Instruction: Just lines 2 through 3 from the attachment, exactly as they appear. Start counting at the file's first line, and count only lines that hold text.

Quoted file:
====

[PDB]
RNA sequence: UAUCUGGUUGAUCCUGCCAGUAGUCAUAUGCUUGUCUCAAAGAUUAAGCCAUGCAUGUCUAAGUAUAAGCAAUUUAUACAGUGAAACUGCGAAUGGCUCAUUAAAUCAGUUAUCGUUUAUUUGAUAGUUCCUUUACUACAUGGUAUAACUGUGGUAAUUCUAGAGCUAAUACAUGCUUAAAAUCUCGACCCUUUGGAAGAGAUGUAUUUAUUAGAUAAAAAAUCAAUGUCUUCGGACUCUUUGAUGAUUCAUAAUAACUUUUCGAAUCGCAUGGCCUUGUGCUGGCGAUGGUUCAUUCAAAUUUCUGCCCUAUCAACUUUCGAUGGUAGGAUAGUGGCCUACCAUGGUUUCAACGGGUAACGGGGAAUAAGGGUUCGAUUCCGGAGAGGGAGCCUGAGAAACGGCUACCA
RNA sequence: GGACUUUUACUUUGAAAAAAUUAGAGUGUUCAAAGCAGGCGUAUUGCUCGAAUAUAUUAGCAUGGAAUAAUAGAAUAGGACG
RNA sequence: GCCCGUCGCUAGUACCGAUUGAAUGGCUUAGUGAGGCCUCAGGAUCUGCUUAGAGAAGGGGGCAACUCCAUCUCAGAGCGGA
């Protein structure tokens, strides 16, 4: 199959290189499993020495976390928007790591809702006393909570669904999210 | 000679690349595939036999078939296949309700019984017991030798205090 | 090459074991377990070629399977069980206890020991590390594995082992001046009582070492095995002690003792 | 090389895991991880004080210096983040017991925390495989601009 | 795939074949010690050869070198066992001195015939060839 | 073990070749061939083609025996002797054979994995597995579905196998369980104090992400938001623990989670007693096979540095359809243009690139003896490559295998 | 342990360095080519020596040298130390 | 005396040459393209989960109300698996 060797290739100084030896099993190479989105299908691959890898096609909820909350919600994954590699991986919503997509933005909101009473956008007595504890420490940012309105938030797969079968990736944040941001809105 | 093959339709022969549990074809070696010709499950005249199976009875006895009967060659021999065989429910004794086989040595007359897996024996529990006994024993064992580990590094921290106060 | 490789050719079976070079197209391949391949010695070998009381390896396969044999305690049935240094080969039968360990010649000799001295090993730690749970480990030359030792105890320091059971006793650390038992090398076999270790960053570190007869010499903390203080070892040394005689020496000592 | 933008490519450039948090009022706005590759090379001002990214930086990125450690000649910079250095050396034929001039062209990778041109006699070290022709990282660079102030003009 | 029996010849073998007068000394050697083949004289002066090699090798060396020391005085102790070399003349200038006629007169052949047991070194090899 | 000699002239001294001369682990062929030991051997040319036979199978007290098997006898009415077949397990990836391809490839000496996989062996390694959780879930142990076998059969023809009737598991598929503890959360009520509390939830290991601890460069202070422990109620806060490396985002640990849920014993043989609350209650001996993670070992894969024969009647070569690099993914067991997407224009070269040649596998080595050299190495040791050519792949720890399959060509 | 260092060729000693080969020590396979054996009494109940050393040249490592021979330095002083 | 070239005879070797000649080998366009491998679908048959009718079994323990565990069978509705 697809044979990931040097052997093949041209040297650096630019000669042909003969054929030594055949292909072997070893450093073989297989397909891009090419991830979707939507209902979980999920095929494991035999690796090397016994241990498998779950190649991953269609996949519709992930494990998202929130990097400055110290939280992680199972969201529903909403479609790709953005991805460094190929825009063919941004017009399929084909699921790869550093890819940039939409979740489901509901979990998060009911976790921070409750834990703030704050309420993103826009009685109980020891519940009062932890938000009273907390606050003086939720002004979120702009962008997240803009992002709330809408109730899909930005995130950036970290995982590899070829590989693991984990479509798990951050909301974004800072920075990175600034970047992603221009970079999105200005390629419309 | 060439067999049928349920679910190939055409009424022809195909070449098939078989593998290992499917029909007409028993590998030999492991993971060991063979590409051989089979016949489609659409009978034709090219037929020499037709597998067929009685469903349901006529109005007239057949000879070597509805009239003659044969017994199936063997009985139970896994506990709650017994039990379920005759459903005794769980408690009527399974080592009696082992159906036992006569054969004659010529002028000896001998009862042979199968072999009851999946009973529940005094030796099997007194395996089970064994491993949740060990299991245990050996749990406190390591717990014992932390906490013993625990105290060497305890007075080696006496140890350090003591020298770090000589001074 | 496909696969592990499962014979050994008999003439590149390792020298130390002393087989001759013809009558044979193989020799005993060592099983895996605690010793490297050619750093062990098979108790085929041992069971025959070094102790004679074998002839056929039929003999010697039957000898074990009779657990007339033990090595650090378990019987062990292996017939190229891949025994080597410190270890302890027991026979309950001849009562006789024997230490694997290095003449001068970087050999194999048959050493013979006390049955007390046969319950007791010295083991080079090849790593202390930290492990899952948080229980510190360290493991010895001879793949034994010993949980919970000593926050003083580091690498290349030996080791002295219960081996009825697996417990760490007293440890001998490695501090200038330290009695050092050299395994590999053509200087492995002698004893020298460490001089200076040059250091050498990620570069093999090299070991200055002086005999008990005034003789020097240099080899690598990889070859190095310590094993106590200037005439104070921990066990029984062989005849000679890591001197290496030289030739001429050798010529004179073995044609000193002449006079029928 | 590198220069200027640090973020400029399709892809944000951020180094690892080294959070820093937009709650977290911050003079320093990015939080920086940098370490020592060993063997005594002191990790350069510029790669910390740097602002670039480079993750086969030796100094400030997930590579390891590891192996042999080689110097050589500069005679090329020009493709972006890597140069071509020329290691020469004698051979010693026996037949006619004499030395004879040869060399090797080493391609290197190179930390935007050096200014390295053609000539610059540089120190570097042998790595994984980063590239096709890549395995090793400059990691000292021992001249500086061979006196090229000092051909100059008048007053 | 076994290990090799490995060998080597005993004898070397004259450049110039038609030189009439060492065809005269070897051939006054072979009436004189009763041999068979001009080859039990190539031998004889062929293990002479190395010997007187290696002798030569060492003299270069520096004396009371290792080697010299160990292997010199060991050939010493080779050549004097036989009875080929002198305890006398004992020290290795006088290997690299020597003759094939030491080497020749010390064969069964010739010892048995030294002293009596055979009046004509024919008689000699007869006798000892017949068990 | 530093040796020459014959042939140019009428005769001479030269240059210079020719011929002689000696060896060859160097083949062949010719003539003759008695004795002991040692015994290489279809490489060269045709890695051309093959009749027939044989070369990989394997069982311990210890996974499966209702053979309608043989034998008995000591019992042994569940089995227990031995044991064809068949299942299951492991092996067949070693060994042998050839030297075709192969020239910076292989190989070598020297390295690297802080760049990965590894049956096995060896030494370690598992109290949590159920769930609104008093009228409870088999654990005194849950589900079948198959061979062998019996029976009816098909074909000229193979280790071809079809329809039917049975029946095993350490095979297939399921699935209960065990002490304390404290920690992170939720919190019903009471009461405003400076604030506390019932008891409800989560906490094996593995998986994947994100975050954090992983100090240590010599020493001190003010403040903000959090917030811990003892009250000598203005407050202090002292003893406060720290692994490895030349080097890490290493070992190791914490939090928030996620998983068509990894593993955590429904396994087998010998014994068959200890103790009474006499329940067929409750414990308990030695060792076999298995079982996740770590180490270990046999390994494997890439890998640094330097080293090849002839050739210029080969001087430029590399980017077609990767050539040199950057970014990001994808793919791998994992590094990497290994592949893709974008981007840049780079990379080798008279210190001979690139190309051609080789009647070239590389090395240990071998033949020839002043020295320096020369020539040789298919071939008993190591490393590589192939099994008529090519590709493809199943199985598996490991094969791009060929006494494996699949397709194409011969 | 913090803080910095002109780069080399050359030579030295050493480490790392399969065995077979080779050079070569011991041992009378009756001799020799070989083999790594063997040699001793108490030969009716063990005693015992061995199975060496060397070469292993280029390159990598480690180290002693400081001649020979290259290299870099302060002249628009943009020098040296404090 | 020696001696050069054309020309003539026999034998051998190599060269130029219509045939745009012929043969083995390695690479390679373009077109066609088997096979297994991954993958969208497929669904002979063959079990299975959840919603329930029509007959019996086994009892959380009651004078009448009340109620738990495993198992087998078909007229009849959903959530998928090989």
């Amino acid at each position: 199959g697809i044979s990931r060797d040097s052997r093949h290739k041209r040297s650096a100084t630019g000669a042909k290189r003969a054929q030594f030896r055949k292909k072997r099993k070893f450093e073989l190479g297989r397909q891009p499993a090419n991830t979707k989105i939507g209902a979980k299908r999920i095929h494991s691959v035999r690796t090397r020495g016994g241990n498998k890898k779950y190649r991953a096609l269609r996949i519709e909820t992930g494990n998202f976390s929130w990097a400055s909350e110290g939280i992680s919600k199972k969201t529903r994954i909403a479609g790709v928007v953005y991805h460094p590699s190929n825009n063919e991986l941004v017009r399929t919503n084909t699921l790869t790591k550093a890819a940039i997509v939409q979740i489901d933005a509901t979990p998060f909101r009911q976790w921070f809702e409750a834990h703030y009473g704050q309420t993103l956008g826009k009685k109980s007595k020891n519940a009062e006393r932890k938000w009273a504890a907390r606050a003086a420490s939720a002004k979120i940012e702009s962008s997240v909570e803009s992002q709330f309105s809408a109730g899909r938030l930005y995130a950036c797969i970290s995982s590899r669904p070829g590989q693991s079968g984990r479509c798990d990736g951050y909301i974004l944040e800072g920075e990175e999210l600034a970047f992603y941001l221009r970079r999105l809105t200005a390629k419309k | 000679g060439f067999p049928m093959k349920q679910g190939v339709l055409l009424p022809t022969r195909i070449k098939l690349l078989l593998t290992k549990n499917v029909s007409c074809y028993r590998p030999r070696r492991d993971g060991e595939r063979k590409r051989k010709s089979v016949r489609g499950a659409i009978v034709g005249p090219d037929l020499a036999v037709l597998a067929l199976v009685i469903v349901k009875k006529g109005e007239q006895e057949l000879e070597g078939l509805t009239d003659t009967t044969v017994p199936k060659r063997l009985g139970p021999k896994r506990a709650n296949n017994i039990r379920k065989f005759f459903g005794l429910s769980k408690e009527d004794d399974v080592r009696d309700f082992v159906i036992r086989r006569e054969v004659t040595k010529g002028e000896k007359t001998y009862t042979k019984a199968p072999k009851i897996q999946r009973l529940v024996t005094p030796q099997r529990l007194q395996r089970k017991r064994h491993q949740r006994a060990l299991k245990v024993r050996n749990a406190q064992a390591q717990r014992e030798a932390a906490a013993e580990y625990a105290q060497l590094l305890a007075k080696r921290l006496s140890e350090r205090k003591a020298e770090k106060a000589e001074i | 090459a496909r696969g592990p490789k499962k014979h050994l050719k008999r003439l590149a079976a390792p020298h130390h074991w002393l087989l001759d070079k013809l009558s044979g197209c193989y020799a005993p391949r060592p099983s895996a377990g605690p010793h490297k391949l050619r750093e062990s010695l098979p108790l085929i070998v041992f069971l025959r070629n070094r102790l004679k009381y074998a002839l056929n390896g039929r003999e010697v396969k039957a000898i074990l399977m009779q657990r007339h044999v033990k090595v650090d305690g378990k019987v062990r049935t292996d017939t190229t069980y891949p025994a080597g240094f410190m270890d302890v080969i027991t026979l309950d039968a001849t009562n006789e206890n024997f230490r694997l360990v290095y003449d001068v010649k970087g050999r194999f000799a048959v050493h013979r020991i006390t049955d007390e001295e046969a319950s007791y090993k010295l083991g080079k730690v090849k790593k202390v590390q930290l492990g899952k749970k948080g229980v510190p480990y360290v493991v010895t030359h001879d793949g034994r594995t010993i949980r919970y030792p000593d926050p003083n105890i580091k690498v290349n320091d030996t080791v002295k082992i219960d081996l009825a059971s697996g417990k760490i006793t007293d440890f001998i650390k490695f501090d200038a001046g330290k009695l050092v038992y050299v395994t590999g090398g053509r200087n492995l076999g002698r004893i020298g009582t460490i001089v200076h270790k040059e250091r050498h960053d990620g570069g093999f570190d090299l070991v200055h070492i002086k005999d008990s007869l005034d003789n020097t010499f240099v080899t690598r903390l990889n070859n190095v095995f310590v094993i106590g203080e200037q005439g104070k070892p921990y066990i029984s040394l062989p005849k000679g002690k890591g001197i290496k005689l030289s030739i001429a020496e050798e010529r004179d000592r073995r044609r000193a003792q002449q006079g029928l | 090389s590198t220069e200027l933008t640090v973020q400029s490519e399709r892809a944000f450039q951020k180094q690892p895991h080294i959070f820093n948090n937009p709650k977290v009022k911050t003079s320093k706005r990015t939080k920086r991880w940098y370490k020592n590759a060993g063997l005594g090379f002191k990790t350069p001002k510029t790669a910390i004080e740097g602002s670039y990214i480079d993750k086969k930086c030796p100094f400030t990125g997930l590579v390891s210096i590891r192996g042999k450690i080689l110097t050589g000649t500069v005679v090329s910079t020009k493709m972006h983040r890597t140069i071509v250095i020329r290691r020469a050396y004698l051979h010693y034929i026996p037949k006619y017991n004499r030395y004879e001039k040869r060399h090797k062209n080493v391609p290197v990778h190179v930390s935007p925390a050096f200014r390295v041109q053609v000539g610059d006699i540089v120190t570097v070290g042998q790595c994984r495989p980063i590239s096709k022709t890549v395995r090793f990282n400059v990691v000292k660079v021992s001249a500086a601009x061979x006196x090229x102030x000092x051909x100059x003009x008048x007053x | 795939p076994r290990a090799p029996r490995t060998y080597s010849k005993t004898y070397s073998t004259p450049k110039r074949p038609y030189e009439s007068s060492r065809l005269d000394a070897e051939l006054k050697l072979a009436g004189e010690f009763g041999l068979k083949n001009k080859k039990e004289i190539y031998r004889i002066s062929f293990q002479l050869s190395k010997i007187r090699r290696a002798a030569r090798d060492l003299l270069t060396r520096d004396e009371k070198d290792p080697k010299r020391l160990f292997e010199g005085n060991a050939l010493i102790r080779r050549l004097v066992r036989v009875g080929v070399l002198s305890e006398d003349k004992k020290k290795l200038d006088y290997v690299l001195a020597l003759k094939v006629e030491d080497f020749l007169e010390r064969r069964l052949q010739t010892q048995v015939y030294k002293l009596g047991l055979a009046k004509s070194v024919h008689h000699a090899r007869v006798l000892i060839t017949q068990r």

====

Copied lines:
RNA sequence: UAUCUGGUUGAUCCUGCCAGUAGUCAUAUGCUUGUCUCAAAGAUUAAGCCAUGCAUGUCUAAGUAUAAGCAAUUUAUACAGUGAAACUGCGAAUGGCUCAUUAAAUCAGUUAUCGUUUAUUUGAUAGUUCCUUUACUACAUGGUAUAACUGUGGUAAUUCUAGAGCUAAUACAUGCUUAAAAUCUCGACCCUUUGGAAGAGAUGUAUUUAUUAGAUAAAAAAUCAAUGUCUUCGGACUCUUUGAUGAUUCAUAAUAACUUUUCGAAUCGCAUGGCCUUGUGCUGGCGAUGGUUCAUUCAAAUUUCUGCCCUAUCAACUUUCGAUGGUAGGAUAGUGGCCUACCAUGGUUUCAACGGGUAACGGGGAAUAAGGGUUCGAUUCCGGAGAGGGAGCCUGAGAAACGGCUACCA
RNA sequence: GGACUUUUACUUUGAAAAAAUUAGAGUGUUCAAAGCAGGCGUAUUGCUCGAAUAUAUUAGCAUGGAAUAAUAGAAUAGGACG